You can sort these templates by Frequency. You can then select a template, do a right-click, and select Create. You can then work through the screens and make any needed modifications. At the last screen, you can name it.

 

You could make generic templates that staff at your library can use. For example: Weekly/Biweekly, Monthly/Bimonthly, Quarterly, Seasonal, etc.

 

Once the templates have been created you can create a new SHR and use the templates that will appear at the bottom of the Pattern Options Screen.

 

Using the information from the issue in hand, you can then modify the prediction pattern as you create the SHR.

 

Creating a Blank Template

 

Prediction patterns have advantages and disadvantages. Ideally, after creating a pattern your issues will be accurately predicted for you, which can make the check-in process quicker and more efficient. Unfortunately, prediction patterns are time consuming to set up and to keep accurate, especially when publishers don’t follow their own publication schedules. Creating a blank pattern is an alternative to standard predictions where issue information is entered when the issue is received at check-in as opposed to having them predicted ahead of time.  While this can be slightly more time consuming at check-in, this method requires no maintenance of prediction patterns.

 

You can create four templates to cover the majority of publication frequencies.  The four templates include:

            A monthly/bimonthly template

            A weekly/biweekly template

            A seasonal template

            A quarterly template

Starting from the enumeration and chronology screen, set the frequency to “Completely Irregular” to avoid the prediction of individual issues.

 

Setup the chronology section as appropriate for the publication frequency you are working with and move on to the enumeration section. The screenshot above shows how the chronology is set up for a monthly/bimonthly template.  Issues are combined at check-in to create a bimonthly issue.  The same is true for biweekly versus weekly issues.

 

In the caption box type, [Free Text] and in the format drop down box select “Free Text”.  This will allow you to type in your own enumeration at check in. Text within brackets is not displayed at check-in.

 

Click the “Next” button to move on to the regularity pattern screen, which should be blank.

Click “Next” again and a window will pop up which says, “No issues or parts will be predicted because this frequency requires publication details”.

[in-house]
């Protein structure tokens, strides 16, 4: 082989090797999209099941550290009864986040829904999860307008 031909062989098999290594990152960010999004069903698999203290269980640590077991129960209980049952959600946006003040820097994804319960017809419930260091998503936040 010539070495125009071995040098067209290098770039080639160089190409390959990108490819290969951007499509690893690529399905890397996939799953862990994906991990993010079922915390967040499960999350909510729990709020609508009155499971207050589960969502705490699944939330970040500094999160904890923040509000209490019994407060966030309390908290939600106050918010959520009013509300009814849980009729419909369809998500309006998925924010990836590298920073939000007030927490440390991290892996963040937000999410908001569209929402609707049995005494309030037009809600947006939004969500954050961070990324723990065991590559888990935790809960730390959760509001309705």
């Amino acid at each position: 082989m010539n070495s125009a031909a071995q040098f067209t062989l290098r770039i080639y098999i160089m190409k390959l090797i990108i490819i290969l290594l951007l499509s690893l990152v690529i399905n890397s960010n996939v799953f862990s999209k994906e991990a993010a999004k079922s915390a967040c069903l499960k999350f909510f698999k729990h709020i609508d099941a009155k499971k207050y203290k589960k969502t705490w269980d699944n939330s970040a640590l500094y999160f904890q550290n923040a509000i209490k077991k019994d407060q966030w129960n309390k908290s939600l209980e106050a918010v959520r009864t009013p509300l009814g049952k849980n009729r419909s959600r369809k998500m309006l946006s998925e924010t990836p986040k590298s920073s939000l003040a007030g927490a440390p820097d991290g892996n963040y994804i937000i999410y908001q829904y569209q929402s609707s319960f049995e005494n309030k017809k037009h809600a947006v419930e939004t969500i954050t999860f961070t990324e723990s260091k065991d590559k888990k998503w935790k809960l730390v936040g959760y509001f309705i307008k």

Individual predictions are not necessary, so click “OK” to move on to the next screen.

The “Prediction Results” screen will also be blank.  Place a checkmark in, “Save as Template,” type in the name you want for your template, and click “Finish” to create the blank template.

 

Supplements

 

A title that has supplements as part of its subscription will need a second publication pattern. From the title’s SHR screen, click on the Publication Pattern piece of paper to create a new pattern.

 

On the Pattern Options screen, change the Category to “Supplementary Material.”

If you created blank templates, select the one most appropriate for the title.

 

If you didn’t create blank templates, click on Next to move to the Enumeration and Chronology screen.

 

  • Change the Frequency to “Completely Irregular.”

 

  • Setup the chronology section as it matches the supplement in hand.

 

In the enumeration section, in the caption box type, [Free Text] and in the format drop down box select “Free Text”. This will allow you to type in the name of the supplement at check in. Text within brackets is not displayed at check-in.

Click the “Next” button to move on to the regularity pattern screen, which should be blank.

 

Click “Next” again and a window will pop up which says, “No issues or parts will be predicted because this frequency requires publication details”.  Individual predictions are not necessary, so click “OK” to move on to the next screen.

 

The “Prediction Results” screen will also be blank. Click on “Finish.”

For more information on creating a prediction pattern with enumeration see: Creating a Publication Pattern.

Kathy Schmidt

4/8/2018